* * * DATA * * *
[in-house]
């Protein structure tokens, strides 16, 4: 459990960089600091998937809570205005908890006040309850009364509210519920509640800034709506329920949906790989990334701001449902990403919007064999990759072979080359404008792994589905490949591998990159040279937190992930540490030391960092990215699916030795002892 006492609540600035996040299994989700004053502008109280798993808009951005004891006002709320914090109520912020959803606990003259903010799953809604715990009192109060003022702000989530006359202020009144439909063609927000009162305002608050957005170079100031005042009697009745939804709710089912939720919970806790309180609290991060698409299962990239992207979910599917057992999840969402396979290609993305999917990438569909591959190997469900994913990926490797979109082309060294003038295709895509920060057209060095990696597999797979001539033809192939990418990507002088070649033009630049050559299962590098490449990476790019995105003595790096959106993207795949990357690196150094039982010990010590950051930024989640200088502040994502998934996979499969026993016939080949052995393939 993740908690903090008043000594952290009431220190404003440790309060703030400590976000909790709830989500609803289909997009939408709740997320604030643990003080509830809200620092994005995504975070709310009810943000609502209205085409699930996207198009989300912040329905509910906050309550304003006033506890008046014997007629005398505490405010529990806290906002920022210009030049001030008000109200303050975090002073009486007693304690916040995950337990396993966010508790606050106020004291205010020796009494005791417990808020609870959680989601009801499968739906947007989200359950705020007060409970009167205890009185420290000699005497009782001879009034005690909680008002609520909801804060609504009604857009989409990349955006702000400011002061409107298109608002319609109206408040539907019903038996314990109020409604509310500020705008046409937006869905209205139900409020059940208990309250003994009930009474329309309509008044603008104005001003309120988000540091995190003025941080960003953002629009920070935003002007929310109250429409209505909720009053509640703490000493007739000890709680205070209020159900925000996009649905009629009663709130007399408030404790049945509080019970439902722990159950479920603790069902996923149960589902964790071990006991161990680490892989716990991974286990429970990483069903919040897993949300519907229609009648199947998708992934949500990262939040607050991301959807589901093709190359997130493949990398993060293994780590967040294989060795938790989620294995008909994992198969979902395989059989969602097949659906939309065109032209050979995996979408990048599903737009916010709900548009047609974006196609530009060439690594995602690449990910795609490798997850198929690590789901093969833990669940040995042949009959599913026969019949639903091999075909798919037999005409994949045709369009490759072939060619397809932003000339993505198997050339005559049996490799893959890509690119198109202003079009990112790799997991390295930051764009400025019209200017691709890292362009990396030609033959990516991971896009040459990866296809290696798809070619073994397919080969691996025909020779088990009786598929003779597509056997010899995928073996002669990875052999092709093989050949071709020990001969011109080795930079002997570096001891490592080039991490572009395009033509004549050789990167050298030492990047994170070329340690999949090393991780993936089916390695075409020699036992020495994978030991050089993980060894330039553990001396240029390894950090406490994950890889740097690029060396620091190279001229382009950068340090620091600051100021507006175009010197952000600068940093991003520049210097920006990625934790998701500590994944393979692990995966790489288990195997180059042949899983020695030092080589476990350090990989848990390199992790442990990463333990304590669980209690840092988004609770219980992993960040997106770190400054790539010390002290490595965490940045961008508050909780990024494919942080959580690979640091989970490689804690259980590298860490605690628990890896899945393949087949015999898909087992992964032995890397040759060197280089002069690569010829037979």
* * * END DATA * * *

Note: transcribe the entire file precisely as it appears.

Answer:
[in-house]
């Protein structure tokens, strides 16, 4: 459990960089600091998937809570205005908890006040309850009364509210519920509640800034709506329920949906790989990334701001449902990403919007064999990759072979080359404008792994589905490949591998990159040279937190992930540490030391960092990215699916030795002892 006492609540600035996040299994989700004053502008109280798993808009951005004891006002709320914090109520912020959803606990003259903010799953809604715990009192109060003022702000989530006359202020009144439909063609927000009162305002608050957005170079100031005042009697009745939804709710089912939720919970806790309180609290991060698409299962990239992207979910599917057992999840969402396979290609993305999917990438569909591959190997469900994913990926490797979109082309060294003038295709895509920060057209060095990696597999797979001539033809192939990418990507002088070649033009630049050559299962590098490449990476790019995105003595790096959106993207795949990357690196150094039982010990010590950051930024989640200088502040994502998934996979499969026993016939080949052995393939 993740908690903090008043000594952290009431220190404003440790309060703030400590976000909790709830989500609803289909997009939408709740997320604030643990003080509830809200620092994005995504975070709310009810943000609502209205085409699930996207198009989300912040329905509910906050309550304003006033506890008046014997007629005398505490405010529990806290906002920022210009030049001030008000109200303050975090002073009486007693304690916040995950337990396993966010508790606050106020004291205010020796009494005791417990808020609870959680989601009801499968739906947007989200359950705020007060409970009167205890009185420290000699005497009782001879009034005690909680008002609520909801804060609504009604857009989409990349955006702000400011002061409107298109608002319609109206408040539907019903038996314990109020409604509310500020705008046409937006869905209205139900409020059940208990309250003994009930009474329309309509008044603008104005001003309120988000540091995190003025941080960003953002629009920070935003002007929310109250429409209505909720009053509640703490000493007739000890709680205070209020159900925000996009649905009629009663709130007399408030404790049945509080019970439902722990159950479920603790069902996923149960589902964790071990006991161990680490892989716990991974286990429970990483069903919040897993949300519907229609009648199947998708992934949500990262939040607050991301959807589901093709190359997130493949990398993060293994780590967040294989060795938790989620294995008909994992198969979902395989059989969602097949659906939309065109032209050979995996979408990048599903737009916010709900548009047609974006196609530009060439690594995602690449990910795609490798997850198929690590789901093969833990669940040995042949009959599913026969019949639903091999075909798919037999005409994949045709369009490759072939060619397809932003000339993505198997050339005559049996490799893959890509690119198109202003079009990112790799997991390295930051764009400025019209200017691709890292362009990396030609033959990516991971896009040459990866296809290696798809070619073994397919080969691996025909020779088990009786598929003779597509056997010899995928073996002669990875052999092709093989050949071709020990001969011109080795930079002997570096001891490592080039991490572009395009033509004549050789990167050298030492990047994170070329340690999949090393991780993936089916390695075409020699036992020495994978030991050089993980060894330039553990001396240029390894950090406490994950890889740097690029060396620091190279001229382009950068340090620091600051100021507006175009010197952000600068940093991003520049210097920006990625934790998701500590994944393979692990995966790489288990195997180059042949899983020695030092080589476990350090990989848990390199992790442990990463333990304590669980209690840092988004609770219980992993960040997106770190400054790539010390002290490595965490940045961008508050909780990024494919942080959580690979640091989970490689804690259980590298860490605690628990890896899945393949087949015999898909087992992964032995890397040759060197280089002069690569010829037979």